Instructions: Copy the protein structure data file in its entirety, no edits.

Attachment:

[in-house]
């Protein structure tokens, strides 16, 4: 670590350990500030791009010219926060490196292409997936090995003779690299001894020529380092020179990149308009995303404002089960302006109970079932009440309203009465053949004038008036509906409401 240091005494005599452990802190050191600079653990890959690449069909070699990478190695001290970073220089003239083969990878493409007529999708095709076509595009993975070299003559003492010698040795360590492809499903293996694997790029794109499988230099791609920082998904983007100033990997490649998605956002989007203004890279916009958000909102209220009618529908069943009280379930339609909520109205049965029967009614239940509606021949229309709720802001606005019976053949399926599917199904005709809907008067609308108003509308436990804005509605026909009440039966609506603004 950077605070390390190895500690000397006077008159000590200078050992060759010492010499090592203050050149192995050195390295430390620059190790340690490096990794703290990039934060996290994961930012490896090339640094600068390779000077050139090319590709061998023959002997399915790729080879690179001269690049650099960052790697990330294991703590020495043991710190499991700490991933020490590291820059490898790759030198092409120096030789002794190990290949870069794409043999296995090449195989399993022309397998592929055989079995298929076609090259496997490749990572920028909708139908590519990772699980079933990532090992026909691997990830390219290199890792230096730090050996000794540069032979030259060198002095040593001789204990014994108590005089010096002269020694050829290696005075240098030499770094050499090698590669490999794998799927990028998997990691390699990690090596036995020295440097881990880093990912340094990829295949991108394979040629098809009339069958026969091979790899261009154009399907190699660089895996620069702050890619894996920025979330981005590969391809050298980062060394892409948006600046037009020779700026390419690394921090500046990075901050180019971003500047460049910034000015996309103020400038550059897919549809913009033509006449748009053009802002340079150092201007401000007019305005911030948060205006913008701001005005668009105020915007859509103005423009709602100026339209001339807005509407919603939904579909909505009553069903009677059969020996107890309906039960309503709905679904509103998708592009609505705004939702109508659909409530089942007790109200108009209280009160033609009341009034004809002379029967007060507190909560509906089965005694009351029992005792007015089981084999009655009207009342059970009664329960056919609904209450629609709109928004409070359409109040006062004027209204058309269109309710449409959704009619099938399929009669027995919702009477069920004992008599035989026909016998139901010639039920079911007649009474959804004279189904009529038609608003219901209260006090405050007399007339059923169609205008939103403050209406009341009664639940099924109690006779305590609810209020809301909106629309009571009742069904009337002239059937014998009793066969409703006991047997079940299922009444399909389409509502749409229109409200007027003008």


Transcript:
[in-house]
């Protein structure tokens, strides 16, 4: 670590350990500030791009010219926060490196292409997936090995003779690299001894020529380092020179990149308009995303404002089960302006109970079932009440309203009465053949004038008036509906409401 240091005494005599452990802190050191600079653990890959690449069909070699990478190695001290970073220089003239083969990878493409007529999708095709076509595009993975070299003559003492010698040795360590492809499903293996694997790029794109499988230099791609920082998904983007100033990997490649998605956002989007203004890279916009958000909102209220009618529908069943009280379930339609909520109205049965029967009614239940509606021949229309709720802001606005019976053949399926599917199904005709809907008067609308108003509308436990804005509605026909009440039966609506603004 950077605070390390190895500690000397006077008159000590200078050992060759010492010499090592203050050149192995050195390295430390620059190790340690490096990794703290990039934060996290994961930012490896090339640094600068390779000077050139090319590709061998023959002997399915790729080879690179001269690049650099960052790697990330294991703590020495043991710190499991700490991933020490590291820059490898790759030198092409120096030789002794190990290949870069794409043999296995090449195989399993022309397998592929055989079995298929076609090259496997490749990572920028909708139908590519990772699980079933990532090992026909691997990830390219290199890792230096730090050996000794540069032979030259060198002095040593001789204990014994108590005089010096002269020694050829290696005075240098030499770094050499090698590669490999794998799927990028998997990691390699990690090596036995020295440097881990880093990912340094990829295949991108394979040629098809009339069958026969091979790899261009154009399907190699660089895996620069702050890619894996920025979330981005590969391809050298980062060394892409948006600046037009020779700026390419690394921090500046990075901050180019971003500047460049910034000015996309103020400038550059897919549809913009033509006449748009053009802002340079150092201007401000007019305005911030948060205006913008701001005005668009105020915007859509103005423009709602100026339209001339807005509407919603939904579909909505009553069903009677059969020996107890309906039960309503709905679904509103998708592009609505705004939702109508659909409530089942007790109200108009209280009160033609009341009034004809002379029967007060507190909560509906089965005694009351029992005792007015089981084999009655009207009342059970009664329960056919609904209450629609709109928004409070359409109040006062004027209204058309269109309710449409959704009619099938399929009669027995919702009477069920004992008599035989026909016998139901010639039920079911007649009474959804004279189904009529038609608003219901209260006090405050007399007339059923169609205008939103403050209406009341009664639940099924109690006779305590609810209020809301909106629309009571009742069904009337002239059937014998009793066969409703006991047997079940299922009444399909389409509502749409229109409200007027003008």